- How to Give
- What to Support
- Planned Giving
- Donor Recognition Societies
Andrew Carnegie, the founder of the Carnegie Institution, established it with a gift of $10 million. Although he ultimately gave a total of $22 million to the institution. His initial $10 million gift represents a special amount. Thus, individuals, including those who have directed contributions from private foundations and donor-advised funds, who support Carnegie with lifetime contributions of $10 million or more are recognized as members of the Carnegie Founders Society.
The most famous astronomer of the 20th century, Edwin Hubble, was a Carnegie astronomer. His observations that the universe is vastly larger than we thought, and that it is expanding, shattered our old concept of cosmology. Science often requires years of work before major discoveries like his can be made. The Edwin Hubble Society honors those whose lifetime contributions have helped the institution to foster such long-term, paradigm-changing research by recognizing those who have contributed between $1,000,000 and $9,999,999, as well as those individuals who have directed contributions to the Carnegie Institution at that level from private foundations and donor-advised funds.
Vannevar Bush, the renowned leader of American scientific research of his time, served as Carnegie’s president from 1939 to 1955. Bush believed in the power of private organizations and the conviction that it is good for man to know. The Vannevar Bush Society recognizes individuals who have made lifetime contributions of between $100,000 to $999,999, as well as those individuals who have directed contributions to the Carnegie Institution at that level from private foundations and donor-advised funds.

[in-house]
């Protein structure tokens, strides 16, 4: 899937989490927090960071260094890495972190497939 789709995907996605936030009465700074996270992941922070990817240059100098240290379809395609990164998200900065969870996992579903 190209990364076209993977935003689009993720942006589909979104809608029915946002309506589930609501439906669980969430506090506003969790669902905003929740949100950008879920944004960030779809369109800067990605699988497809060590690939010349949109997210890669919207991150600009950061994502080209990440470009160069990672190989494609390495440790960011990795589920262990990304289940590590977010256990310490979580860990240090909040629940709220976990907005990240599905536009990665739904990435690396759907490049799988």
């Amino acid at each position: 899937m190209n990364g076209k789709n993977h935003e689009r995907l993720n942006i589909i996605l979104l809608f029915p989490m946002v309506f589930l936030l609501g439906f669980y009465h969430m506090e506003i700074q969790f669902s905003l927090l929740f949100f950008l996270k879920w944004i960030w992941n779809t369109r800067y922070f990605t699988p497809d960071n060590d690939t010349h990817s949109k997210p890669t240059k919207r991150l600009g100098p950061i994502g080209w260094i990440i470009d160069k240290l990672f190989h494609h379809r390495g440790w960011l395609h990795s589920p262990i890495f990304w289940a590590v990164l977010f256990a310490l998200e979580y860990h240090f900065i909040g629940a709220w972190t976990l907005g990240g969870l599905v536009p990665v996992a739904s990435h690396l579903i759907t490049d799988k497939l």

The Carnegie Institution is now in its second century of supporting world-class scientific research and discovery. The Second Century Legacy Society recognizes individuals who have remembered or intend to remember the Carnegie Institution in their estate plans and those who have supported the institution through other forms of planned giving.
An icon of Carnegie science, Barbara McClintock was a Carnegie plant biologist from 1943 until her retirement. She was a giant in the field of maize genetics and received the 1983 Nobel Prize in Physiology/Medicine for her work on patterns of genetic inheritance. She was the first woman to win an unshared Nobel Prize in this category. To sustain researchers like McClintock, annual contributions to the Carnegie Institution are essential. The McClintock Society thus recognizes generous individuals who contribute $10,000 or more in a fiscal year, as well as those individuals who have directed contributions to the Carnegie Institution at that level from private foundations and donor-advised funds.